New Plymouth art galleries, museums and events
New Plymouth has always had a creative vibe. The Govett Brewster is one of New Zealand's leading contemporary art galleries and the adjoining Len Lye Centre celebrates an international pioneer in film art and kinetic sculpture, as well as other leading contemporary artists. Barely two minutes' walk away, the award-winning Puke Ariki library, museum and visitor centre is a great way to learn more about the region. And in New Plymouth's green heart, Pukekura Park and the Bowl of Brooklands host thousands of visitors every year for the hugely popular WOMAD festival and free TSB Festival of Lights - just two of the spectacular events New Plymouth is famous for.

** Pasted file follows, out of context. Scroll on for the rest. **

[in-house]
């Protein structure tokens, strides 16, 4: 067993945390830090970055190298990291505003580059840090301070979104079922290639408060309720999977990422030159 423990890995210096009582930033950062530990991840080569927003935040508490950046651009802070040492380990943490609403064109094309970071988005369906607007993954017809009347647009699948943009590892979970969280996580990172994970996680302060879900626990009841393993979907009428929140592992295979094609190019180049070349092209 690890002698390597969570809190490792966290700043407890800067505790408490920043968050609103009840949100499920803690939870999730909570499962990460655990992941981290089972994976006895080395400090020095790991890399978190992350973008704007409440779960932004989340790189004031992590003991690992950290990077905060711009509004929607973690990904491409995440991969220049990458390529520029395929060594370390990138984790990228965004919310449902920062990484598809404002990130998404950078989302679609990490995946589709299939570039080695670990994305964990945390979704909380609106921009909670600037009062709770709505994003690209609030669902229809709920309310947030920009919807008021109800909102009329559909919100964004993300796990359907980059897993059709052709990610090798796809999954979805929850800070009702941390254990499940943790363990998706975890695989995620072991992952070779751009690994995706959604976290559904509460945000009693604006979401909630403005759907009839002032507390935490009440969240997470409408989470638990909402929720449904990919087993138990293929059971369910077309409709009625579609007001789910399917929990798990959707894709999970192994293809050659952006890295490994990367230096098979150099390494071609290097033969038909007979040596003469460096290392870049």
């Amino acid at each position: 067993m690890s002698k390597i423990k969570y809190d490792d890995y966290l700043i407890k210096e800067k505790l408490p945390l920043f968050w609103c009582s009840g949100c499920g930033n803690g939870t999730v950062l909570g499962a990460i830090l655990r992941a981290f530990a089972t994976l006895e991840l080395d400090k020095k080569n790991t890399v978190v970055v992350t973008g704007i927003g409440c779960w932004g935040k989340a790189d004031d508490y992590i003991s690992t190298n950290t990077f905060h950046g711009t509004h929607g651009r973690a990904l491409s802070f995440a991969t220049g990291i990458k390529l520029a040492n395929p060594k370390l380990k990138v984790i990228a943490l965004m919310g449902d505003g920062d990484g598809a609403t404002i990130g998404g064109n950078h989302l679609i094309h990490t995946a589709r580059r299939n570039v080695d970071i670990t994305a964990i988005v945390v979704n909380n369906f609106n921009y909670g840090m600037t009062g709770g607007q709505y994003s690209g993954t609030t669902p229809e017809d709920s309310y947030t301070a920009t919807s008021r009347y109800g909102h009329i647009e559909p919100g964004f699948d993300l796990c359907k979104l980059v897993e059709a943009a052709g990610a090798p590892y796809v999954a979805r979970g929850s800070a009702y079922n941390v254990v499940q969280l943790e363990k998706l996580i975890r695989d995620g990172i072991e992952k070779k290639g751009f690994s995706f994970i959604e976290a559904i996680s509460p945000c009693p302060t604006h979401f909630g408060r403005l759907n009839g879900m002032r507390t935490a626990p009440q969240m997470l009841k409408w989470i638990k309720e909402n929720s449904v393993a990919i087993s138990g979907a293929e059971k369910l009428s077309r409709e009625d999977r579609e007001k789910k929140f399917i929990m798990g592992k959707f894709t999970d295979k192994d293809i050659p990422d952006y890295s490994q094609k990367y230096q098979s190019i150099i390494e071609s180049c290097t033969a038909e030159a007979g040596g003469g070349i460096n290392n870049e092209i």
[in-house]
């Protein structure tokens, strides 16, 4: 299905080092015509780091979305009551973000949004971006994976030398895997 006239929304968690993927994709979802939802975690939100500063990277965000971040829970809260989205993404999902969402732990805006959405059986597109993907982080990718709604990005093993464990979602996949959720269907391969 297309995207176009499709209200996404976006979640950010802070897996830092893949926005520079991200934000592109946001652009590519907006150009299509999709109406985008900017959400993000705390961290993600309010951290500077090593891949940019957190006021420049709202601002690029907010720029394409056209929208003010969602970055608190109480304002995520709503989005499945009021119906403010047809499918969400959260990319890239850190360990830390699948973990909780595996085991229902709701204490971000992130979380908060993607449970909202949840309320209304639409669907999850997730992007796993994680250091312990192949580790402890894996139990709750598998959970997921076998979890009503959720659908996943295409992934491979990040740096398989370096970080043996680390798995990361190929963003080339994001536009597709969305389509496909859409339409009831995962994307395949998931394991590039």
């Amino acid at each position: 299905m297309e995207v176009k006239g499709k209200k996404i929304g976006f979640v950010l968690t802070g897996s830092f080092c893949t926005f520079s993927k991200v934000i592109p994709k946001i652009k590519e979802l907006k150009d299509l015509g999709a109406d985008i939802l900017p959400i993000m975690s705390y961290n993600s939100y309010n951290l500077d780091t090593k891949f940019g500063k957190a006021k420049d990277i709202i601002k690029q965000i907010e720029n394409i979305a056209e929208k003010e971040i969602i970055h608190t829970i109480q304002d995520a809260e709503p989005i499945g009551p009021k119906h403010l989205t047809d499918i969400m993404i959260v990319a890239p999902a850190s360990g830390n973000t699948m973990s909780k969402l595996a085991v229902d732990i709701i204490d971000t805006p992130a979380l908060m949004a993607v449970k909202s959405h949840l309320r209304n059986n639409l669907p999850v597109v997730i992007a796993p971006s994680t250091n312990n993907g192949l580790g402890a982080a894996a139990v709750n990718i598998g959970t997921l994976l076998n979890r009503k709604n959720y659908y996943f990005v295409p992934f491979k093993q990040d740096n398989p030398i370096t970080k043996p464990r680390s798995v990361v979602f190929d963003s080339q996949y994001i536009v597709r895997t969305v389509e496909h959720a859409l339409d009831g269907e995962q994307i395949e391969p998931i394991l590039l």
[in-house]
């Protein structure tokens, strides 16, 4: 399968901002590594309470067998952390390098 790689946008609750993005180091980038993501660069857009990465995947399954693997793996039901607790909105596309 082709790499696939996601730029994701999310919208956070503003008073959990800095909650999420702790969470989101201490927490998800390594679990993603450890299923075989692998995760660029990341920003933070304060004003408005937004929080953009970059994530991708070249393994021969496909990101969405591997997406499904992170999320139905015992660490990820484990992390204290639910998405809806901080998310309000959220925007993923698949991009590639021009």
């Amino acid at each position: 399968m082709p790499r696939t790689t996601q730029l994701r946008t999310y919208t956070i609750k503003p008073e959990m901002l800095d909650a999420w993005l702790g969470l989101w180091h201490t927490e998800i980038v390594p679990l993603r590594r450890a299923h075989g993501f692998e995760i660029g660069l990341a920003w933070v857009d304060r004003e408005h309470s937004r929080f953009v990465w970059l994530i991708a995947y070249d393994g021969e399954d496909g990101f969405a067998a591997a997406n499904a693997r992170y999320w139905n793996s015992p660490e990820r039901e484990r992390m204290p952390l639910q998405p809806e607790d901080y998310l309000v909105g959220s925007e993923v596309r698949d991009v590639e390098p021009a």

Govett Brewster Art Gallery and Len Lye Centre New Plymouth
The Govett Brewster Art Gallery was founded on two substantial bequests in the 1960s and 70s from a wealthy local art lover and environmentalist, Monica Brewster (née Govett). Applying an enlightened collection policy, the gallery has dedicated itself to acquiring a courageous collection of contemporary art from New Zealand, the Pacific Rim and beyond.
Adjoining the Govett Brewster Gallery is the Len Lye Centre, distinctive for its eye-stopping mirror-like façade. Born in New Zealand in 1901, Len Lye became an internationally renowned kinetic sculptor, film artist, painter and poet. When he died in New York in 1980, he bequeathed his entire personal collection to the people of New Zealand. All of the non- film works are held at the Govett Brewster Art Gallery under the supervision of the Len Lye Foundation.
Opened in 2015, the architecturally stunning centre was built as an extension to the Govett Brewster to display works from the Len Lye collection. Clad in curtain-like curves of highly polished stainless steel, the centre has become a celebrated New Plymouth landmark that reflects the energy and 'zizz' of Len Lye's works, just like his famous Wind Wand New Plymouth installed on the CBD waterfront.